Researchers announced their finding in the latest issue of Acta Anthropologica Sinica 2013, providing new data for the study of human evolution and adaptive behaviour in South China.
Fuyan Cave site, also called Houbeishan cave by local farmers, was initially discovered in 1984.
Teeth similar to Homo sapiens
This excavation was carried out in two trenches in an area of total 20m2. Five hominin teeth and large number of mammalian fossils were unearthed. The general morphological characteristics of the five hominin teeth is quite similar to those of Homo sapiens, and the size of these teeth all falls into the tooth size variation of Chinese modern humans. Thirty nine mammalian species, including some undetermined species, have been recognized, and only a few of them are extinct, e.g. Ailuropoda baconi, Crocuta ultima, Stegodon orientalis, Megatapirus augustus and Sus cf. Australis.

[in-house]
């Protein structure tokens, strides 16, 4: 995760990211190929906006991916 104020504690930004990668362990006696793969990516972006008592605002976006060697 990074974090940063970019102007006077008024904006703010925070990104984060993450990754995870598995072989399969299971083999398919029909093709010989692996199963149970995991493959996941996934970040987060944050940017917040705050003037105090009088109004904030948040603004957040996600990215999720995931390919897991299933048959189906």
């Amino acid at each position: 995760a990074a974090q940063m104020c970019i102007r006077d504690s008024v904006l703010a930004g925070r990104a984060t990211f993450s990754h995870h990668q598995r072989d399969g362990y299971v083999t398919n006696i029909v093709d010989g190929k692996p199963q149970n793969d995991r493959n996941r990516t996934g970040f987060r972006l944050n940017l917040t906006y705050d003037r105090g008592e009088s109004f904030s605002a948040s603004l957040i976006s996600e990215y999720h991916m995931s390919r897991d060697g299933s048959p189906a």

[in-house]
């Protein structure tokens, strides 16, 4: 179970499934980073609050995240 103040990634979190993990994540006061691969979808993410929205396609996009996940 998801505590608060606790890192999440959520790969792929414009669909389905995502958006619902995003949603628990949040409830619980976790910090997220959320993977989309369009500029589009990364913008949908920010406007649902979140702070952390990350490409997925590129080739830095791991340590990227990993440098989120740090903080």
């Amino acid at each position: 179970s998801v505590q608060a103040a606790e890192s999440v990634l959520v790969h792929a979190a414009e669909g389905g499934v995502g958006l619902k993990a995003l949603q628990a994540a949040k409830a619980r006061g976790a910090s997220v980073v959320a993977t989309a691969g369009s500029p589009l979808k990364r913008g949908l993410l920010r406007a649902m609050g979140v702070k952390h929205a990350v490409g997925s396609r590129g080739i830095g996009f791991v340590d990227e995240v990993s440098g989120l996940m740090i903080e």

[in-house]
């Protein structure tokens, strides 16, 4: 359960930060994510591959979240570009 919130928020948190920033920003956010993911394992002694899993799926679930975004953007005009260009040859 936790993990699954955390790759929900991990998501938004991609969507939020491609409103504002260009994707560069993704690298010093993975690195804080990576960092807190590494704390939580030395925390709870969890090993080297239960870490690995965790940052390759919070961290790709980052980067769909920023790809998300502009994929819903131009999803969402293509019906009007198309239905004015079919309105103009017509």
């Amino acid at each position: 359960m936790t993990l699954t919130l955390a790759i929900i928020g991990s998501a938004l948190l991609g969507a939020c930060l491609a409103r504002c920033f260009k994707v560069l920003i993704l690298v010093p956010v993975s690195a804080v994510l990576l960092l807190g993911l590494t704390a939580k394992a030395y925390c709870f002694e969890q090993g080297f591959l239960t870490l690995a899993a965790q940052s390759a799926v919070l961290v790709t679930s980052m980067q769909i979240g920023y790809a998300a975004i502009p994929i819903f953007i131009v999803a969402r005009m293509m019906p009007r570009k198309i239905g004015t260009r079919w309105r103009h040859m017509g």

Occupation in Late Pleistocene
Preliminary U-series dating shows that the sediments were formed after 141700±12100 years, and the general feature of the mammalian fauna suggests a late Late Pleistocene age. Therefore, researchers inferred that hominin probably occupied the cave in the Late Pleistocene.
“Our excavation shows the cave has great potential perspectives. Further excavation and laboratory study of cave development, filling sequence, hominin teeth morphology, dating, and environmental change from the Fuyan Cave as well as some adjacent caves will help better understand the human evolution and adaptive behaviour in Southwest Hunan, east Guangxi, and north Guangdong”, said corresponding author Dr. PEI Shuwen of the IVPP.
Past Horizons. 2013. “New hominin site found in China”. Past Horizons. Posted: May 13, 2013. Available online: http://www.pasthorizonspr.com/index.php/archives/05/2013/new-hominin-site-found-in-china